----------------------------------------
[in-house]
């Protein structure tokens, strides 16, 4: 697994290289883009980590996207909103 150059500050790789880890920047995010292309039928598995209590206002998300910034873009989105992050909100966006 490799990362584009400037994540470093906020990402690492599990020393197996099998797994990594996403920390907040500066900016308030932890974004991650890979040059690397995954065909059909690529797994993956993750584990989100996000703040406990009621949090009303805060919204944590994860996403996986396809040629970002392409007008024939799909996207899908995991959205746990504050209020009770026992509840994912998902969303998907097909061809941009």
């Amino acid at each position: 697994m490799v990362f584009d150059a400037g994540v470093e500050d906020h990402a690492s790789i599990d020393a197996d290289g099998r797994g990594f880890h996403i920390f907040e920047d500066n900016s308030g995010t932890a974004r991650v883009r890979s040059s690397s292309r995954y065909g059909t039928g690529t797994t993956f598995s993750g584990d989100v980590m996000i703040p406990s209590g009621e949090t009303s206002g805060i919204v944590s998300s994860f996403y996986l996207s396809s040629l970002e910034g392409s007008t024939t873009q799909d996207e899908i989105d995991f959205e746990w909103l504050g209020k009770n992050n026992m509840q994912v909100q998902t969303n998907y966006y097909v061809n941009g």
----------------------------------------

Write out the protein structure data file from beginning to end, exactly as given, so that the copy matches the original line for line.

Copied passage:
[in-house]
């Protein structure tokens, strides 16, 4: 697994290289883009980590996207909103 150059500050790789880890920047995010292309039928598995209590206002998300910034873009989105992050909100966006 490799990362584009400037994540470093906020990402690492599990020393197996099998797994990594996403920390907040500066900016308030932890974004991650890979040059690397995954065909059909690529797994993956993750584990989100996000703040406990009621949090009303805060919204944590994860996403996986396809040629970002392409007008024939799909996207899908995991959205746990504050209020009770026992509840994912998902969303998907097909061809941009």
């Amino acid at each position: 697994m490799v990362f584009d150059a400037g994540v470093e500050d906020h990402a690492s790789i599990d020393a197996d290289g099998r797994g990594f880890h996403i920390f907040e920047d500066n900016s308030g995010t932890a974004r991650v883009r890979s040059s690397s292309r995954y065909g059909t039928g690529t797994t993956f598995s993750g584990d989100v980590m996000i703040p406990s209590g009621e949090t009303s206002g805060i919204v944590s998300s994860f996403y996986l996207s396809s040629l970002e910034g392409s007008t024939t873009q799909d996207e899908i989105d995991f959205e746990w909103l504050g209020k009770n992050n026992m509840q994912v909100q998902t969303n998907y966006y097909v061809n941009g």